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Pironkova vs. Henin (22) (Chatrier, 1st match):  Perhaps a shade more familiar than the typical 22nd seed, Henin will be sure to reawaken blissful memories in the multitudes of quasi-compatriots eager to celebrate her return to Roland Garros.  The four-time defending champion ignites what will be an extremely demanding fortnight (judging from her draw) against a player whom she once considered a future contender.  Her tennis tomorrow will need to be more impressive than her prognosticating skills then, for Pironkova hasn’t accomplished anything remarkable at significant events; nevertheless, she did defeat a sub-par Dementieva in Warsaw last week.  A quintessential pusher, the Bulgarian projects almost no power at all behind her serves and groundstrokes, relying on movement and consistency to prolong points until her opponent commits errors.  Although Henin’s heightened aggression has produced recurrent flurries of miscues, she should find her range sooner or later.  Pironkova’s pacelessness should allow the Belgian to measure her groundstrokes on the clay, providing her with a useful reference point for tenser encounters in the imminent future.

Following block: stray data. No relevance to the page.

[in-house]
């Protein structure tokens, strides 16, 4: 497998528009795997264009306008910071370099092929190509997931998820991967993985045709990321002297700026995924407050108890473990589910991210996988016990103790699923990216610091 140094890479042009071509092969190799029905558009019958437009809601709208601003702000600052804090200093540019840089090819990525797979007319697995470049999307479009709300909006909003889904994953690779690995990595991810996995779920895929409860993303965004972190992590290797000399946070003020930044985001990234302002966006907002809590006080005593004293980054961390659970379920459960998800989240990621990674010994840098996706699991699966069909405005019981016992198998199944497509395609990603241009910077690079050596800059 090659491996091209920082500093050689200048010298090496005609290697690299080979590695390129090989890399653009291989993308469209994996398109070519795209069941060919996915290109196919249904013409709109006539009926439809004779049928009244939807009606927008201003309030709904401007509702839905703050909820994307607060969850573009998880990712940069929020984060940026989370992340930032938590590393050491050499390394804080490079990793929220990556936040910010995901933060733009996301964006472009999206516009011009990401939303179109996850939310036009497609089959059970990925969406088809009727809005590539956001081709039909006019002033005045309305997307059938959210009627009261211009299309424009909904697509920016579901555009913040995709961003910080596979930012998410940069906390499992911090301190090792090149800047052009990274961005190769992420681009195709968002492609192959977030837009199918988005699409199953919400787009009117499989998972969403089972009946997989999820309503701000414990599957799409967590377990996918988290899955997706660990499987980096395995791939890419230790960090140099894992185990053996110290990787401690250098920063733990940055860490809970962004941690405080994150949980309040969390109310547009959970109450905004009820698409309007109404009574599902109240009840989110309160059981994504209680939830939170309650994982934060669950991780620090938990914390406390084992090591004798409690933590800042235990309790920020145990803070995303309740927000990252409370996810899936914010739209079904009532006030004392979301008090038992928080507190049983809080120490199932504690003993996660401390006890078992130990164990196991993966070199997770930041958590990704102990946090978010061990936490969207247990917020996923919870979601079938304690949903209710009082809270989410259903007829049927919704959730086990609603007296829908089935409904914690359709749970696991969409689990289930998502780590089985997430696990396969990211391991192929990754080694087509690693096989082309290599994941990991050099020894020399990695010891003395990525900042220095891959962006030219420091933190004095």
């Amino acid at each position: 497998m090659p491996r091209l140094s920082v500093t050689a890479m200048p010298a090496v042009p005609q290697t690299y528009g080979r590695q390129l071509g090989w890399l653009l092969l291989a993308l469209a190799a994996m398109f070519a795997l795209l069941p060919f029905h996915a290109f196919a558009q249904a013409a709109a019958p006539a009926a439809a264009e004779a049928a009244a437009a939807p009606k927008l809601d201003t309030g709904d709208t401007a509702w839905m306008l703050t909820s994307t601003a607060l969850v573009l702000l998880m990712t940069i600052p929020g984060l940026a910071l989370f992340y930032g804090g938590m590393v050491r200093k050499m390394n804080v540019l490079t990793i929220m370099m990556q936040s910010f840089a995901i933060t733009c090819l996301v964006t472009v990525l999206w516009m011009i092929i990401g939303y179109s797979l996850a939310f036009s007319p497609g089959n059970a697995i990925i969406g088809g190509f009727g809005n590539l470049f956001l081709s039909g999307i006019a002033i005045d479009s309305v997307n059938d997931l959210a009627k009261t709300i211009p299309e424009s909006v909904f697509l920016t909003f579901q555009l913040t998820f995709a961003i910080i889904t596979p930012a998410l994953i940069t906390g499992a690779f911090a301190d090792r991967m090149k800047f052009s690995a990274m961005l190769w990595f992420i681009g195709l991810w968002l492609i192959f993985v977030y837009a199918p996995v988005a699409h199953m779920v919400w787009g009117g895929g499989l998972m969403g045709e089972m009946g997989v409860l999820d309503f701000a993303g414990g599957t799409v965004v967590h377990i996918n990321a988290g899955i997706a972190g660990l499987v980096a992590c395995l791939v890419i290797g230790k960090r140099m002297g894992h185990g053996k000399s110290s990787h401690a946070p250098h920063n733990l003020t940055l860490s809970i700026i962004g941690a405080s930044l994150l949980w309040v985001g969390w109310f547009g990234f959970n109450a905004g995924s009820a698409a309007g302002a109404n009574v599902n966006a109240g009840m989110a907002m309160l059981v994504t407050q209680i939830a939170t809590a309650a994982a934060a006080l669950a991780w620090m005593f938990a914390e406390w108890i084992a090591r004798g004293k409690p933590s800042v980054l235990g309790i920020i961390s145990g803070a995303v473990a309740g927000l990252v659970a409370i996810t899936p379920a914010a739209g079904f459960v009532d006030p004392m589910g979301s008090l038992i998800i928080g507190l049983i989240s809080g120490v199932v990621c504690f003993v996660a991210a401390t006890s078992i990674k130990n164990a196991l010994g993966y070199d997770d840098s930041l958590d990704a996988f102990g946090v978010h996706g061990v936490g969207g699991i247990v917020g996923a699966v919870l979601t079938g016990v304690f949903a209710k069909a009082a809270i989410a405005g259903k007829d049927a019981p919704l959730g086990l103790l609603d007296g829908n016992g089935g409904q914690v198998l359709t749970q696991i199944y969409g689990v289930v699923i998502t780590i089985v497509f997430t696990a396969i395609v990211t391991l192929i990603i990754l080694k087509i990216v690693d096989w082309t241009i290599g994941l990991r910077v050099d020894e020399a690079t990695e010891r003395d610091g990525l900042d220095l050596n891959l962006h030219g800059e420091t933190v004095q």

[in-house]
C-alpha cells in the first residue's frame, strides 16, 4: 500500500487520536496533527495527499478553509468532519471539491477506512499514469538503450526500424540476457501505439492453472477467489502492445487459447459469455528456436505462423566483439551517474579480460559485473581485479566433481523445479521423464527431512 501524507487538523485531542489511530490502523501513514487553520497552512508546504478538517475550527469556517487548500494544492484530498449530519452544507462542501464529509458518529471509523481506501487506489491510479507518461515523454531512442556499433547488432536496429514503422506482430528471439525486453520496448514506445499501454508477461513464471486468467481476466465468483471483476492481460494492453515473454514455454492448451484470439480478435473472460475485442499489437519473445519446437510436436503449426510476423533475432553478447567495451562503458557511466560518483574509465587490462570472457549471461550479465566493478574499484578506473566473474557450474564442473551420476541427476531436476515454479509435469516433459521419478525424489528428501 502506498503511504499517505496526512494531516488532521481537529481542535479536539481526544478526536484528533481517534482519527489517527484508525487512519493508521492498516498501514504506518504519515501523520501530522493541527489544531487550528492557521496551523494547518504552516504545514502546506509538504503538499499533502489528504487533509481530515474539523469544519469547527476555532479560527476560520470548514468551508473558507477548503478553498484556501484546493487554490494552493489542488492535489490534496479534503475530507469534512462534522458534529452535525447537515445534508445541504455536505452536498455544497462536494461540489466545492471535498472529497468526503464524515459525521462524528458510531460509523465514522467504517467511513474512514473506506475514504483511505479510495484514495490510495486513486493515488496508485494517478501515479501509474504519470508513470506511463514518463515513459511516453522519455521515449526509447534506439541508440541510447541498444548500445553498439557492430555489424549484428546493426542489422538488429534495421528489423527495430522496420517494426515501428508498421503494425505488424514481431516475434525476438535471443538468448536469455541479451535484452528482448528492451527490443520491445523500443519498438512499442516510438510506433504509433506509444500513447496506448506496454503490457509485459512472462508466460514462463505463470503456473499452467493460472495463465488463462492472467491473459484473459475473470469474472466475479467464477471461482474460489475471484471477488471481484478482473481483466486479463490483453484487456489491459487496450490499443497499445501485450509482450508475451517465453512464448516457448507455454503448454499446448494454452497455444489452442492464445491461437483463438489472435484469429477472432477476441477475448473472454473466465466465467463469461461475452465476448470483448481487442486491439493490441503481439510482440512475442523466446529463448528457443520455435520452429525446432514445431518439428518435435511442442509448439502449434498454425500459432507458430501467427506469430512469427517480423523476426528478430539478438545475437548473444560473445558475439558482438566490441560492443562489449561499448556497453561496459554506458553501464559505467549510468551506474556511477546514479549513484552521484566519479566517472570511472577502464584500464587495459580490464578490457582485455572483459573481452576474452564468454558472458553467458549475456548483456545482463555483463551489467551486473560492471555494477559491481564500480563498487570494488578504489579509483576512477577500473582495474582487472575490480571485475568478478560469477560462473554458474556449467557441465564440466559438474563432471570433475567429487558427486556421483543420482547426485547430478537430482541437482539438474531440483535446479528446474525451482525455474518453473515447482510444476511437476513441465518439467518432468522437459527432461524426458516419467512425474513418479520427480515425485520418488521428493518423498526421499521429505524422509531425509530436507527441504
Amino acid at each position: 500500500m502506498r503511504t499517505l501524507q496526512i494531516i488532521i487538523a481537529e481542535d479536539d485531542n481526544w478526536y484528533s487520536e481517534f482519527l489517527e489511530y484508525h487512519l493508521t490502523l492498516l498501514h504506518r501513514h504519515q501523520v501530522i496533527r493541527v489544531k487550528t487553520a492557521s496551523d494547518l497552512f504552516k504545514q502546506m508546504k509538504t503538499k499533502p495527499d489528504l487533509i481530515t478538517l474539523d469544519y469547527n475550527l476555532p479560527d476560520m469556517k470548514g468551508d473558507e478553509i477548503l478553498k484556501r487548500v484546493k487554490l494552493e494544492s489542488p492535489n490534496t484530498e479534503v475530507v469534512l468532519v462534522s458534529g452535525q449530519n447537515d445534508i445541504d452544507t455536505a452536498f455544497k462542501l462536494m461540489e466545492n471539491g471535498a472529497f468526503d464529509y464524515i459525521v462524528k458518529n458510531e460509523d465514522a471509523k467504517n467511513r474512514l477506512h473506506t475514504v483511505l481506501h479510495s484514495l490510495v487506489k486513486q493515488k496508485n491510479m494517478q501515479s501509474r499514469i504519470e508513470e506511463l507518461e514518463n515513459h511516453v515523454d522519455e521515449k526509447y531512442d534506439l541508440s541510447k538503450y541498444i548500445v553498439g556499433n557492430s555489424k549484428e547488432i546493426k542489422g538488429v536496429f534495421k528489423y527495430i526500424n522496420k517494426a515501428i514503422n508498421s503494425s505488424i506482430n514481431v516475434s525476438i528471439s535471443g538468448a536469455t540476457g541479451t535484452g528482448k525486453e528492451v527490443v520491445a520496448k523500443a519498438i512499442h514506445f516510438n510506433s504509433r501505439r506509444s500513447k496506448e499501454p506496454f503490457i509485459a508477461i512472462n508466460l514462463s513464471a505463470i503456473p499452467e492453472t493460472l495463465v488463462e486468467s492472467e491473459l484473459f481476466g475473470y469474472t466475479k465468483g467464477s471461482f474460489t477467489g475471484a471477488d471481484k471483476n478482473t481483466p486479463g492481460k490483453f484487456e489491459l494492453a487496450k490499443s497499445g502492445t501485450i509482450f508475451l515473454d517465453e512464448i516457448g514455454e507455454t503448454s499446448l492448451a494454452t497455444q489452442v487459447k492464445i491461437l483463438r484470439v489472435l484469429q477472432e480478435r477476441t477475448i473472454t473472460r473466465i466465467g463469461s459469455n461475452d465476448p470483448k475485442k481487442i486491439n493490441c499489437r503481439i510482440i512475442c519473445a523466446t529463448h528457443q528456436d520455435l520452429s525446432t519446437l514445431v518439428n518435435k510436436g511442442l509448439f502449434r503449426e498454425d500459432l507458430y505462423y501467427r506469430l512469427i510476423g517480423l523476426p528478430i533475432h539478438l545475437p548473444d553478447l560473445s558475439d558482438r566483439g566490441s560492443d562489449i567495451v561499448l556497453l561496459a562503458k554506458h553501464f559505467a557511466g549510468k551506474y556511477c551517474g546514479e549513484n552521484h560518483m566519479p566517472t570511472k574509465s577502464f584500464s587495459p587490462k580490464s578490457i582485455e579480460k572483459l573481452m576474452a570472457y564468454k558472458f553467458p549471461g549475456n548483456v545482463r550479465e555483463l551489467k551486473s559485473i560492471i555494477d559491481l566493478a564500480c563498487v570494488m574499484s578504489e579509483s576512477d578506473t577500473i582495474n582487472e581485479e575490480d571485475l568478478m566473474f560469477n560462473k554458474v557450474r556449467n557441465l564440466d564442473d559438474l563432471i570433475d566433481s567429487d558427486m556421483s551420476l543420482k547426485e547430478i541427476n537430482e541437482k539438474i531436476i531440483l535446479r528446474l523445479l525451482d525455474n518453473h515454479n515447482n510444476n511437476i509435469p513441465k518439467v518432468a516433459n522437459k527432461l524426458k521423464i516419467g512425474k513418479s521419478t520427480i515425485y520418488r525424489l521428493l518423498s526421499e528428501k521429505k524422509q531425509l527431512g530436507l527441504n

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Hewitt (28) vs. Chardy (Chatrier, 4th match):  While neither player especially enjoys this surface, the match offers an intriguing contrast between a wily, tenacious veteran and a flamboyant, temperamental star of the future.  Or at least the French hope that Chardy delivers upon his promise, since recent evidence has not been impressive.  Can Hewitt’s grittier mentality enable him to outlast the younger player just as another Anglophone competitor survived a Frenchman on Day 2?  Or will Chardy’s more forceful serve-forehand combinations penetrate the court too effectively, miring the Australian deep behind the baseline?  Note the duration of the rallies, which will favor Chardy if relatively short and Hewitt if they extend longer.  Also observe the impact of the Paris crowd on yet another of les bleues, some of whom (Gasquet, Mauresmo) have appeared burdened by expectations and others of whom (Tsonga, Monfils) have relished the adulation.  On the other hand, something more than fanatical Frenchies is required to rattle Hewitt.